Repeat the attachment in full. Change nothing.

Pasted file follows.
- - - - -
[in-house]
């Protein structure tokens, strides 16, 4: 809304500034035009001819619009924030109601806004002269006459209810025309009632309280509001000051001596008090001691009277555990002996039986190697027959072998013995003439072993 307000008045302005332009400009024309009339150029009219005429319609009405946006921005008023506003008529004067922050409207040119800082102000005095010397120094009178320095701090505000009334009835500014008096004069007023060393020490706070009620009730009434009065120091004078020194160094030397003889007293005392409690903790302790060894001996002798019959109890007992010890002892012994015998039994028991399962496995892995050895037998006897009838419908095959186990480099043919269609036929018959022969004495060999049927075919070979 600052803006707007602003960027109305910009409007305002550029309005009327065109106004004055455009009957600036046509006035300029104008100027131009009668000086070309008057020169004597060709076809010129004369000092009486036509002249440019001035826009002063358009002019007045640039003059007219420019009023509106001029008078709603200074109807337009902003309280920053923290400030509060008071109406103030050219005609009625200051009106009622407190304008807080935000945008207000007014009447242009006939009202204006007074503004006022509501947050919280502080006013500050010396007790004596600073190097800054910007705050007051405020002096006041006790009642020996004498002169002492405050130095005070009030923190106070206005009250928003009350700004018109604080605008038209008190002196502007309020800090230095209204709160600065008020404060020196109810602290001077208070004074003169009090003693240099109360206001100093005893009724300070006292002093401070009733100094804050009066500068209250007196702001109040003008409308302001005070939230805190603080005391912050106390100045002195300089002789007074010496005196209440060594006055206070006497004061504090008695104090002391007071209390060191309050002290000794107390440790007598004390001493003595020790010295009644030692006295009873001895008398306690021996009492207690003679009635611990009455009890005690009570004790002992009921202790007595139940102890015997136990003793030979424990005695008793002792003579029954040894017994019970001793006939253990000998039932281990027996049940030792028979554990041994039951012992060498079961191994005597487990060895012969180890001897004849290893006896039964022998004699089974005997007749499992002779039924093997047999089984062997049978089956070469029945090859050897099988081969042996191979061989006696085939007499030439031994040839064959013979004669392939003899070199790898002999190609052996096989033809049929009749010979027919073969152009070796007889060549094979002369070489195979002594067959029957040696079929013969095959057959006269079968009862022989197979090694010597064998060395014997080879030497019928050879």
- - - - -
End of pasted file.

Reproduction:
[in-house]
């Protein structure tokens, strides 16, 4: 809304500034035009001819619009924030109601806004002269006459209810025309009632309280509001000051001596008090001691009277555990002996039986190697027959072998013995003439072993 307000008045302005332009400009024309009339150029009219005429319609009405946006921005008023506003008529004067922050409207040119800082102000005095010397120094009178320095701090505000009334009835500014008096004069007023060393020490706070009620009730009434009065120091004078020194160094030397003889007293005392409690903790302790060894001996002798019959109890007992010890002892012994015998039994028991399962496995892995050895037998006897009838419908095959186990480099043919269609036929018959022969004495060999049927075919070979 600052803006707007602003960027109305910009409007305002550029309005009327065109106004004055455009009957600036046509006035300029104008100027131009009668000086070309008057020169004597060709076809010129004369000092009486036509002249440019001035826009002063358009002019007045640039003059007219420019009023509106001029008078709603200074109807337009902003309280920053923290400030509060008071109406103030050219005609009625200051009106009622407190304008807080935000945008207000007014009447242009006939009202204006007074503004006022509501947050919280502080006013500050010396007790004596600073190097800054910007705050007051405020002096006041006790009642020996004498002169002492405050130095005070009030923190106070206005009250928003009350700004018109604080605008038209008190002196502007309020800090230095209204709160600065008020404060020196109810602290001077208070004074003169009090003693240099109360206001100093005893009724300070006292002093401070009733100094804050009066500068209250007196702001109040003008409308302001005070939230805190603080005391912050106390100045002195300089002789007074010496005196209440060594006055206070006497004061504090008695104090002391007071209390060191309050002290000794107390440790007598004390001493003595020790010295009644030692006295009873001895008398306690021996009492207690003679009635611990009455009890005690009570004790002992009921202790007595139940102890015997136990003793030979424990005695008793002792003579029954040894017994019970001793006939253990000998039932281990027996049940030792028979554990041994039951012992060498079961191994005597487990060895012969180890001897004849290893006896039964022998004699089974005997007749499992002779039924093997047999089984062997049978089956070469029945090859050897099988081969042996191979061989006696085939007499030439031994040839064959013979004669392939003899070199790898002999190609052996096989033809049929009749010979027919073969152009070796007889060549094979002369070489195979002594067959029957040696079929013969095959057959006269079968009862022989197979090694010597064998060395014997080879030497019928050879």